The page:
Living the Martian Dream

It was one of those lucky coincidences: it was 2005, and I was in the process of switching TV providers when I saw three wee column inches of print in a newspaper that happened to mention that BBC Canada was about to premiere a new time travel cop show called Life On Mars.

Cool, I thought, adding BBC Canada to the shiny new cable package. And then, a few weeks later, it was love at first sight.

If you’re lucky, you’ve missed out on the recent attempt to make a watered-down U.S. version of this show. Don’t get me wrong–they tried, they tried hard. But John Simm and Philip Glenister as the original Sam Tyler and Gene Hunt… seriously, they’re the stuff you want. They simply cannot be beat.

John Simm is Sam Tyler. He’s a Manchester Detective Chief Inspector, and he and his team are after a serial killer. Poor Sam is trying to be a hard, evidence-driven dispassionate leader, a maker of airtight cases. He’s all about warrants and video interviews and nicely bagged bits of clue. He’s even breaking up with his girlfriend Maya for being wayyyy too touchy feely.

But deep down, he’s as emo as a scared little boy who totally needs a nap.

Naptime, as it happens, does come, but not until disaster has struck twice in rapid succession. First Maya is grabbed by the killer Sam is hunting. Then Sam himself is struck by a passing car. It’s no light tap, either. In fact, it creams him so hard that he’s knocked all the way back to 1973.

What the hell, right? That’s some car accident.

For much of the two seasons of Life On Mars, Sam’s best guess as to what’s happened to him is that his sojourn into the past is a coma-induced nightmare. But other possibilities abound. Maybe he’s dead. Maybe he really is in the past. All he knows for sure is he’s still a cop, in a time when law enforcement is about as subtle as the polyester shirts that some of his colleagues, unfortunately, are given to wearing. (In public.)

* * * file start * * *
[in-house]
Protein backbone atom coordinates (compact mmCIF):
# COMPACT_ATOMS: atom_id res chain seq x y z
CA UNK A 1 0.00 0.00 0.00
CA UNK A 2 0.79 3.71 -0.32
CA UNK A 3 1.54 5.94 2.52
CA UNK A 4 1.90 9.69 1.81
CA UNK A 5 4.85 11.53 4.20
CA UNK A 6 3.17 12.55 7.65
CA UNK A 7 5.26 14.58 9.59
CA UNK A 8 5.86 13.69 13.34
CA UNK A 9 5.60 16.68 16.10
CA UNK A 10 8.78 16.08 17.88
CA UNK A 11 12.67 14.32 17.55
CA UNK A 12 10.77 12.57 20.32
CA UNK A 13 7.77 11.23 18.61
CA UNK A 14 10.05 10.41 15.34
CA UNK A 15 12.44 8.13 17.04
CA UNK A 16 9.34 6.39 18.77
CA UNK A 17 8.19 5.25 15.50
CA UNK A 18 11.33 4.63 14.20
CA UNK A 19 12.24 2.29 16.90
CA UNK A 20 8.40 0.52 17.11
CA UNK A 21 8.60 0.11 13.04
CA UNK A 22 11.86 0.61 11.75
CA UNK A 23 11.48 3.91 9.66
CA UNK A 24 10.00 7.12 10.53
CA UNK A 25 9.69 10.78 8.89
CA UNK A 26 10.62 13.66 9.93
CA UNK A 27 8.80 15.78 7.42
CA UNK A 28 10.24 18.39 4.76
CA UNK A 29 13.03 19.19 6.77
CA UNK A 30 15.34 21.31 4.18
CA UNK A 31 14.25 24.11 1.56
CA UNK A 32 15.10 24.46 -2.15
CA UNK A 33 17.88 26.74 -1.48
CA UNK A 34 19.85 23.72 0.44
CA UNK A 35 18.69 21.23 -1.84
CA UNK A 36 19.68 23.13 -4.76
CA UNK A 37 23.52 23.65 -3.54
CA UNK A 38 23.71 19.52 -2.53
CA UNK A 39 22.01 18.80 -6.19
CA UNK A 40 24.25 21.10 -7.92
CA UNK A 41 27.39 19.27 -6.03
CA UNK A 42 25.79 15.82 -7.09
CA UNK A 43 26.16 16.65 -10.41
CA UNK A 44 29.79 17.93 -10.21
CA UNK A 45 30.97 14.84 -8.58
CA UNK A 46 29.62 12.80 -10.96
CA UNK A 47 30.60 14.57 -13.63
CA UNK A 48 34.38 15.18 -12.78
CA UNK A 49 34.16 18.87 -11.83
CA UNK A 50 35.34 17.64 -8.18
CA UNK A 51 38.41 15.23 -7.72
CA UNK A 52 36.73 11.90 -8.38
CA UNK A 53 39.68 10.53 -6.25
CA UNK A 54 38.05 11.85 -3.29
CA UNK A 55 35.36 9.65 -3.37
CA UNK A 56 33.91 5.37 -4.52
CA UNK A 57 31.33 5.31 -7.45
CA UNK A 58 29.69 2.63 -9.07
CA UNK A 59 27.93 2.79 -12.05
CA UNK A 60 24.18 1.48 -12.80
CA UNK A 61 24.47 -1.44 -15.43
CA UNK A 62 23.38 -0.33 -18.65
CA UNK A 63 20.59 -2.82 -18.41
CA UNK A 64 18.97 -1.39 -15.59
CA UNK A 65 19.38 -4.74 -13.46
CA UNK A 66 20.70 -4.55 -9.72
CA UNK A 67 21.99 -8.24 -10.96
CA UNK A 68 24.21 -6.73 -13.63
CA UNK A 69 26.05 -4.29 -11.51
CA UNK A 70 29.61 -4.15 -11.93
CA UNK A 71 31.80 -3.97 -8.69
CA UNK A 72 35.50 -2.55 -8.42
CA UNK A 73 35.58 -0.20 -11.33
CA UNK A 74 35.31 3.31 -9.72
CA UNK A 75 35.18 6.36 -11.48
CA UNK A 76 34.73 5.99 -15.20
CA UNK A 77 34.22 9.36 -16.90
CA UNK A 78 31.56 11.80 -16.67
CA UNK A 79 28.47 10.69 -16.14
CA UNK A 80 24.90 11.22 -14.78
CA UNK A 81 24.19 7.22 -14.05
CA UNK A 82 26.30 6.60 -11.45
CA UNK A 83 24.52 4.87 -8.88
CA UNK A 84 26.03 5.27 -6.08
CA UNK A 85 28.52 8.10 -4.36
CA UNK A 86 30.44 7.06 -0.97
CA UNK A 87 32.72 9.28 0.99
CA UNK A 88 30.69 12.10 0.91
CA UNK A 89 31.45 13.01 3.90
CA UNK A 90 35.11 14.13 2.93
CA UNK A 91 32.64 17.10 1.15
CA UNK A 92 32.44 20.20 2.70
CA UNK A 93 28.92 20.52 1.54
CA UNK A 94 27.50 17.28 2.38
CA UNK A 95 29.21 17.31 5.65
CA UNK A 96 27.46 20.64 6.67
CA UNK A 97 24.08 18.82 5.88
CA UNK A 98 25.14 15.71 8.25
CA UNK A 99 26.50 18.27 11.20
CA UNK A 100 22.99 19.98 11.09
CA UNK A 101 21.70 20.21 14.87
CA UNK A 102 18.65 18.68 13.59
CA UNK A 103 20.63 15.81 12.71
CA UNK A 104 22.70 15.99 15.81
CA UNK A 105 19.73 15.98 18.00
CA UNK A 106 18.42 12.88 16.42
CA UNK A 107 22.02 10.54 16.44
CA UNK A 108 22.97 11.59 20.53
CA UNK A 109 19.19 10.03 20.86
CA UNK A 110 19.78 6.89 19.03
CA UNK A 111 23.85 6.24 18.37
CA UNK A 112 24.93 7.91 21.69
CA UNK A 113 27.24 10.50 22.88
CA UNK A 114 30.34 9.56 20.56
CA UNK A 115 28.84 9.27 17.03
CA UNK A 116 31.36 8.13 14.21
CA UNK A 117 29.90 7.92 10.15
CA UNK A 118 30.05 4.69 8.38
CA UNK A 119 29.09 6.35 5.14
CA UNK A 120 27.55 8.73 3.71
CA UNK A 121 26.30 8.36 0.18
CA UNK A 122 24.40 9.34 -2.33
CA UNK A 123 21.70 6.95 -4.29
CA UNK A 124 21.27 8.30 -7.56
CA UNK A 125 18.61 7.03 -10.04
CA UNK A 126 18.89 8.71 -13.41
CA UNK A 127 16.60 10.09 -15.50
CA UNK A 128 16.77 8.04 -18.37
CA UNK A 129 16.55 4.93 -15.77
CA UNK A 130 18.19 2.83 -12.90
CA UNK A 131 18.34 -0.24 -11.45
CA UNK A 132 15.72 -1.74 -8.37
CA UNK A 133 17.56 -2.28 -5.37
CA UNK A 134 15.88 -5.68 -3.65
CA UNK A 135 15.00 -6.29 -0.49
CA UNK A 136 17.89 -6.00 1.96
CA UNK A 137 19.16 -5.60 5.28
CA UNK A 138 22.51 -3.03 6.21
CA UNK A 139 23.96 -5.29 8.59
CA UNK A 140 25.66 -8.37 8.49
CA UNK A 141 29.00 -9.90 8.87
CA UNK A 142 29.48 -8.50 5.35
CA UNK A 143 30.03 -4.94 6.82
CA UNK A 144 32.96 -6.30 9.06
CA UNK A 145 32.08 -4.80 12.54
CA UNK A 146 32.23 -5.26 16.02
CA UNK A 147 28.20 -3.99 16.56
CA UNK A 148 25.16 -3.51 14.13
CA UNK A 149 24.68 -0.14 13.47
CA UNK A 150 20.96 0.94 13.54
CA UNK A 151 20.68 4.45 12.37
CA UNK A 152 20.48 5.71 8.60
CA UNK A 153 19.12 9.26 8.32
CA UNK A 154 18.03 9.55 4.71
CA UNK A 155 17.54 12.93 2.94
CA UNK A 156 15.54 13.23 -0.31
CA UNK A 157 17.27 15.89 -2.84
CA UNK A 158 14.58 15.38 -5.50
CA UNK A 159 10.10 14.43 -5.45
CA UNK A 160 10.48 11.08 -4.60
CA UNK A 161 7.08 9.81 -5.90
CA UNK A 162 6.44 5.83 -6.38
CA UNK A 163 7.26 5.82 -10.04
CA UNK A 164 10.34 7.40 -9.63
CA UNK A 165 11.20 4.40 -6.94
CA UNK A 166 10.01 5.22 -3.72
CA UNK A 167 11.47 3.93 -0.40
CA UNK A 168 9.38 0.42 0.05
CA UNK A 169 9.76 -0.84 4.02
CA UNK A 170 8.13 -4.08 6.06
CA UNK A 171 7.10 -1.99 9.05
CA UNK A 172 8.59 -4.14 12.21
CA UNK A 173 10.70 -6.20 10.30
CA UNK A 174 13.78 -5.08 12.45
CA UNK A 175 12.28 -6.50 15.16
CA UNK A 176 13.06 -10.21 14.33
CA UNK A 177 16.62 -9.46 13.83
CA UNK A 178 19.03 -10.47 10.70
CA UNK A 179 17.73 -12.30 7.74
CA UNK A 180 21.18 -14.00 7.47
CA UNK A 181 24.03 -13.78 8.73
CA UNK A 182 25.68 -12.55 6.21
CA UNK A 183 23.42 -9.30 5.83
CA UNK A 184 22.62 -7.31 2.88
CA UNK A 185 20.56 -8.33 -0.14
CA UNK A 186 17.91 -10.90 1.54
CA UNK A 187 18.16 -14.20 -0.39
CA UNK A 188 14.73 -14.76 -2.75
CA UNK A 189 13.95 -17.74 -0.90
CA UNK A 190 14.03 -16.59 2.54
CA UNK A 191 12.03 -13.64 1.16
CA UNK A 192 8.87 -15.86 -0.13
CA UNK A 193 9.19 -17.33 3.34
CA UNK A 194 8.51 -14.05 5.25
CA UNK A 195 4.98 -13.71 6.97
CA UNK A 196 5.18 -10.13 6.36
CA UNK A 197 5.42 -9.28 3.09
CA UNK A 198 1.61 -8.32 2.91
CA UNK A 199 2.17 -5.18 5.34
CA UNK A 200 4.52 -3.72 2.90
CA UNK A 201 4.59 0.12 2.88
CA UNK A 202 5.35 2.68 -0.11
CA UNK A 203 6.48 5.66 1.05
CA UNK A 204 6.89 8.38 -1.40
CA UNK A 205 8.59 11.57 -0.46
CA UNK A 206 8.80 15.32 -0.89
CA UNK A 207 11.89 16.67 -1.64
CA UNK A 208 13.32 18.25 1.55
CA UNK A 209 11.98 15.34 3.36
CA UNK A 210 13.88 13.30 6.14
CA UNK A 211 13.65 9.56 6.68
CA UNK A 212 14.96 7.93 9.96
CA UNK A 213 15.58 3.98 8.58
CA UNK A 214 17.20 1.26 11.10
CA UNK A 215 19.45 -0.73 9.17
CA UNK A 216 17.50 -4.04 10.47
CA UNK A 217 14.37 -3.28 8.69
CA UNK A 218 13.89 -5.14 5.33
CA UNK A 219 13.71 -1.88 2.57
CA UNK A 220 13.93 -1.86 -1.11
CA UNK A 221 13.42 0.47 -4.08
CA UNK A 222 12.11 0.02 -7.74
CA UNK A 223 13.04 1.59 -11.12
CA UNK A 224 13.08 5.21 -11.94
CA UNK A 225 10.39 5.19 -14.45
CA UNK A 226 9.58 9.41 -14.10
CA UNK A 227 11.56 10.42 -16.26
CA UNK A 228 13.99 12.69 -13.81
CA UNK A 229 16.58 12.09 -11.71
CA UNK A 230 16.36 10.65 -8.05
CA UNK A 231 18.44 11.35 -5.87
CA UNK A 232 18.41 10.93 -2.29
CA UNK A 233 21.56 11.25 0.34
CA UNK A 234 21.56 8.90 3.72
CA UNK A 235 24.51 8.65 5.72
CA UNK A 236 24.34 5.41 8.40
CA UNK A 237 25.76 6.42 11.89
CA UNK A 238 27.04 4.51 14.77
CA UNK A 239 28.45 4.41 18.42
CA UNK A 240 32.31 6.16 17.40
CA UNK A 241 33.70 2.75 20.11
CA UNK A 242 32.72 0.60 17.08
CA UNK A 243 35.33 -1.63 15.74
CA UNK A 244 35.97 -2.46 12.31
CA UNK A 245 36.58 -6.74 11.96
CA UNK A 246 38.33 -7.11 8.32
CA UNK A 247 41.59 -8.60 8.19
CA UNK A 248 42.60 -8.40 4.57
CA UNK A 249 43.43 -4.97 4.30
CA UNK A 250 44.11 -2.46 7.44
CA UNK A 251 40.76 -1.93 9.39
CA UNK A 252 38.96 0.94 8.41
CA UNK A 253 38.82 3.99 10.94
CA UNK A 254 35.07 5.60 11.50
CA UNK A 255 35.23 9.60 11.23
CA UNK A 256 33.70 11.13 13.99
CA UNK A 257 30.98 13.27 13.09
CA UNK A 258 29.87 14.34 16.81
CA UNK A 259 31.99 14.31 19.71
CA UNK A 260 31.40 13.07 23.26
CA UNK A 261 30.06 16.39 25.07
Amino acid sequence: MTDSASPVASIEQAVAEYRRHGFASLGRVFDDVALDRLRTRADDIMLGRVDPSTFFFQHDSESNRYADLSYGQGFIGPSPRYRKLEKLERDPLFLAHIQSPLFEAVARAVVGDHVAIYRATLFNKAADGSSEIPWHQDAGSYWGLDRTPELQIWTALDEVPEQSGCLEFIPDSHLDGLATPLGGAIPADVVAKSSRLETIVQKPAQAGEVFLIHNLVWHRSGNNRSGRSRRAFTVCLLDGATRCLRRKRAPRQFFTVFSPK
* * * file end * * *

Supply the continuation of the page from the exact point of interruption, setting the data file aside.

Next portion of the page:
Life On Mars manages to make it a bit cool that the Seventies have somehow become long ago enough to become a valid setting for exotic period drama. Each episode gives us a little bit of culture shock, as Sam clashes with the whole world, fighting the values of an era when beating up suspects is still as viable a policing technique as evidence-gathering, and the thought of a female police detective is universally hooted down by his colleagues.

The show is also damned atmospheric. The color palette of the not-too-distant past is beautifully meshed with the creepy mystery of Sam’s situation: the flashes of lost memories from the Sam’s childhood, and the little girl from the TV test pattern who sometimes appears to scare the pants off him. Even the background noise in this show is imbued with menace. Life support machines beep, more and more slowly, as Sam walks down dimly lit corridors. Radios play his mother’s voice, bringing back a past that’s playing out, in real time, just down the street… and in time, it all draws him home, to his impossibly young parents and a tiny, boy-sized version of himself.

In this show, John Simm is quicksilver magic: We seem him lost and vulnerable and begging his television to take him home, struggling with the question of whether he’s gone mad, and getting spontaneously stoned–are the doctors in 2006 fiddling with his meds, or did hippies slip him some acid? As he gives in to the lunacy of his situation, he rediscovers the emotions he’s locked down so fruitlessly.